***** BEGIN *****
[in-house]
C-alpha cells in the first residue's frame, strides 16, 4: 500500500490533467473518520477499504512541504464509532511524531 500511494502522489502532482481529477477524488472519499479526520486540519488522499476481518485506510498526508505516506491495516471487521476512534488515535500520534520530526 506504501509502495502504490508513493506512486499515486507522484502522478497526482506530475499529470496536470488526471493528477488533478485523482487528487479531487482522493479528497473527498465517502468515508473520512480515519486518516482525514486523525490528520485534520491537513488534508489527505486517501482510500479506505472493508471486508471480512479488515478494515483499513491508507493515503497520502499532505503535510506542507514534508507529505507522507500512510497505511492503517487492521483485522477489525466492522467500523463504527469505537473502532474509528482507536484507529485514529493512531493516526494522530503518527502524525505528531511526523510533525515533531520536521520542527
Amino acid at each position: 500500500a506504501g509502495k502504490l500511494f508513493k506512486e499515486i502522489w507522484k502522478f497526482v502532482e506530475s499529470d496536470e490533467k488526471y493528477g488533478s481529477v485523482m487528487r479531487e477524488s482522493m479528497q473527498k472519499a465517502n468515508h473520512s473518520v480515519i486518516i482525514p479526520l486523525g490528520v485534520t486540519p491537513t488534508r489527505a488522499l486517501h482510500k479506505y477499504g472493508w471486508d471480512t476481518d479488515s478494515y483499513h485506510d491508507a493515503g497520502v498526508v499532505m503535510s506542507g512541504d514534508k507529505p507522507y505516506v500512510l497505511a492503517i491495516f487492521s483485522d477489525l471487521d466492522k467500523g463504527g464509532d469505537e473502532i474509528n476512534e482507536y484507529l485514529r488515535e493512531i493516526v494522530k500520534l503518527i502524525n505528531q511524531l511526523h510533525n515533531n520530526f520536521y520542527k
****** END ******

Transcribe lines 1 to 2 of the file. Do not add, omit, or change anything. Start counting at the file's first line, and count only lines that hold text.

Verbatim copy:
[in-house]
C-alpha cells in the first residue's frame, strides 16, 4: 500500500490533467473518520477499504512541504464509532511524531 500511494502522489502532482481529477477524488472519499479526520486540519488522499476481518485506510498526508505516506491495516471487521476512534488515535500520534520530526 506504501509502495502504490508513493506512486499515486507522484502522478497526482506530475499529470496536470488526471493528477488533478485523482487528487479531487482522493479528497473527498465517502468515508473520512480515519486518516482525514486523525490528520485534520491537513488534508489527505486517501482510500479506505472493508471486508471480512479488515478494515483499513491508507493515503497520502499532505503535510506542507514534508507529505507522507500512510497505511492503517487492521483485522477489525466492522467500523463504527469505537473502532474509528482507536484507529485514529493512531493516526494522530503518527502524525505528531511526523510533525515533531520536521520542527